Someone should mention it to that dev at Mozilla who apparently goes super deep into ligature handling. "Yeah, bet you can't fix it for English cursive..."

I suspect the reason the author did the belt and suspenders thing with the bullets is that it's not easy to do cumulative numbering in ordered lists. If I were in their position I'd have faked the list with indentation.
posted by fatbird at 10:54 AM on October 7 [1 favorite]


> Someone should mention it to that dev at Mozilla who apparently goes super deep into ligature handling. "Yeah, bet you can't fix it for English cursive..."

I would never recommend underestimating the dedication of an otaku with an axe to grind.
posted by ardgedee at 11:04 AM on October 7 [2 favorites]


Underestimate it? I'm counting on it!
posted by fatbird at 11:07 AM on October 7 [3 favorites]


In case you want to go really deep into the sub-pixel rendering portion, it's always worth reading through The Raster Tragedy at Low Resolution. Extremely informative!
posted by BlackLeotardFront at 11:41 AM on October 7 [3 favorites]


The key performance bottle-neck in browser speed is text measuring. Not even drawing, measuring.
This was also the cause of most app speed disparities back in the golden age of Mac vs Windows (Windows was faster at measuring, possibly because the typographical system was more basic).
posted by w0mbat at 12:40 PM on October 7 [3 favorites]


Aw c'mon. Next you'll be saying that rendering a megathread page correctly with 4000+ comments (which would be twenty feet long if printed out) takes actual minutes of time on a mobile device. Crazy talk!
posted by benzenedream at 12:43 PM on October 7 [1 favorite]


So the megathreads would've been faster with a fixed-width font option?
posted by clawsoon at 12:45 PM on October 7 [2 favorites]


A fixed width of 0 would've been favorite.
posted by Wolfdog at 1:08 PM on October 7 [2 favorites]


> So the megathreads would've been faster with a fixed-width font option?

Probably not on a graphical display, since the browser still has to calculate font-size. But on a columnar text terminal display (eg, Lynx browser), rendering would be cheap.

Usually what speeds up renders of large sheets of text the most is using native fonts rather than imported fonts. Most of MacOS and Windows' core serif and sans-serif fonts are optimized for fast on-screen rendering, including hinting information that web fonts frequently leave out since they inflate file sizes and download overhead.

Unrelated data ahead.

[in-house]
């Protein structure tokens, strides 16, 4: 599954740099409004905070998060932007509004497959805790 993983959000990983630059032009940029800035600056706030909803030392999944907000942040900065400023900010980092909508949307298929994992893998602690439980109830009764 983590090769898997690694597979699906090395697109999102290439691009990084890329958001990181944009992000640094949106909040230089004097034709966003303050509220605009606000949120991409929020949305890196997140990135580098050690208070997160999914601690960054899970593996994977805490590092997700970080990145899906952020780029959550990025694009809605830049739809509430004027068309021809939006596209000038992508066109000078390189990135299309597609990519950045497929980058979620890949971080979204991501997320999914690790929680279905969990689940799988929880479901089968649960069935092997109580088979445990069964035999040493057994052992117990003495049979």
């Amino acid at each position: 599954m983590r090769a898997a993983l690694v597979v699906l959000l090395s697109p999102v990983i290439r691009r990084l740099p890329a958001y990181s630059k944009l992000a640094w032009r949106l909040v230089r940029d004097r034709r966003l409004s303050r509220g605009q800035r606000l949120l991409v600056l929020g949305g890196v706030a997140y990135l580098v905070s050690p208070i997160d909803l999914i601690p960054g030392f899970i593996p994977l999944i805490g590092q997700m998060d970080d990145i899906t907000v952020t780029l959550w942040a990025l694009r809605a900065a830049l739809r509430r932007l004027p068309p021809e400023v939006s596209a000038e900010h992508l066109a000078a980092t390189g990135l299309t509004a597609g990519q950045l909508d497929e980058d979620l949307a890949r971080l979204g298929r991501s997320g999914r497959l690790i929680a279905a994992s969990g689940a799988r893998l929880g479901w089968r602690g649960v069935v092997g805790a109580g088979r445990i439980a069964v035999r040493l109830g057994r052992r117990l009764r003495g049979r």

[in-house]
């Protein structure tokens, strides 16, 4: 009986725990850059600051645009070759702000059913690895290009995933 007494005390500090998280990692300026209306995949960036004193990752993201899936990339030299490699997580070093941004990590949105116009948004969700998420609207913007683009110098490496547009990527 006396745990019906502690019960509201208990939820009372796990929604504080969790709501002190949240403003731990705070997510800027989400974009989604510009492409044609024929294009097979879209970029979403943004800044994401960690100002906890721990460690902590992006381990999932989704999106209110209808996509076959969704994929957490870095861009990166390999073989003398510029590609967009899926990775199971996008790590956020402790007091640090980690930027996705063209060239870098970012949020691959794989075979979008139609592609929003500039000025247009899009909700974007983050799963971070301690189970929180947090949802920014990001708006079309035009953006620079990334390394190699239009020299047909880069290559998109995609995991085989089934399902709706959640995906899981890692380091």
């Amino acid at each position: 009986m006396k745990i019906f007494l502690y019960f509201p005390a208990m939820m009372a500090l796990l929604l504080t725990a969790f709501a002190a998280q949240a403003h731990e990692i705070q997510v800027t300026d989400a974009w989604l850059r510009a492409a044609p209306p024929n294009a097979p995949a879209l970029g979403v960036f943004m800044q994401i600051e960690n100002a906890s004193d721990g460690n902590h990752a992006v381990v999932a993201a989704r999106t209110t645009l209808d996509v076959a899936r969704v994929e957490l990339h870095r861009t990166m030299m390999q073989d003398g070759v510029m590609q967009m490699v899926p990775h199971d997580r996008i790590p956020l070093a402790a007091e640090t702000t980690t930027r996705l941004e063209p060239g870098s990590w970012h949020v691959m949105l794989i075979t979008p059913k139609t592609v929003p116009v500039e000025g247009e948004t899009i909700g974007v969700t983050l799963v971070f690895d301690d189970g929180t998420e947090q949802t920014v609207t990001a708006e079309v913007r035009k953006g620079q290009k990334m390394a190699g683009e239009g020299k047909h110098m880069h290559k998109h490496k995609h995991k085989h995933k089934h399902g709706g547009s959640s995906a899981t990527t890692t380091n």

posted by ardgedee at 3:05 PM on October 7 [1 favorite]


ardgedee, why in the world would we want separate code points for cursive characters?
posted by thedward at 6:48 PM on October 7 [1 favorite]


Somehow this supports accessibility of digital text, right? There are plenty of people who need enlarged text, as well as text-to-speech functionality. In all languages. Print disability does not discriminate. It can be brought on by neurological trauma, infection from mosquitoes/ticks etc., age, genetics and more. The ae matters for people who depend on technology to parse language and communication. Designing and coding fonts and text for people of all abilities is important.
posted by childofTethys at 7:08 PM on October 7


Selection of text in the browser is some kind of circle of hell, and an admission of our failure as a civilization. I don't mean selection inside your mixed French / Arabic with embedded numerals, which is tricky on its face (but which browsers do quite well actually!) but just selection of text within an HTML carceral structure.
posted by away for regrooving at 10:26 PM on October 7 [1 favorite]


Selection of plain text usually isn't bad. The problems come when you're asking the OS to perform hard AI and distinguish: between illustrations and background or decorative elements; between headlines and pull quotes; between old-timey tables used to lay separate material out, versus tables used to display columnar text; etc. And don't get me started on questions like "how should the OS handle footnotes and endnotes", especially when the designer just used little numbers to identify notes rather than wrapping them in markup language. There are answers to all of these, but they represent decisions made by programmers, not the user just selecting text and the OS magically intuiting the right thing to do.
posted by Joe in Australia at 12:05 AM on October 8


Nice article, appropriately exasperated. The next time people rant at me that AI will replace us soon I will point them at this article. On the other hand, maybe the Basilisk will keep us on to help it render bits of text.
posted by dmh at 1:03 AM on October 8 [2 favorites]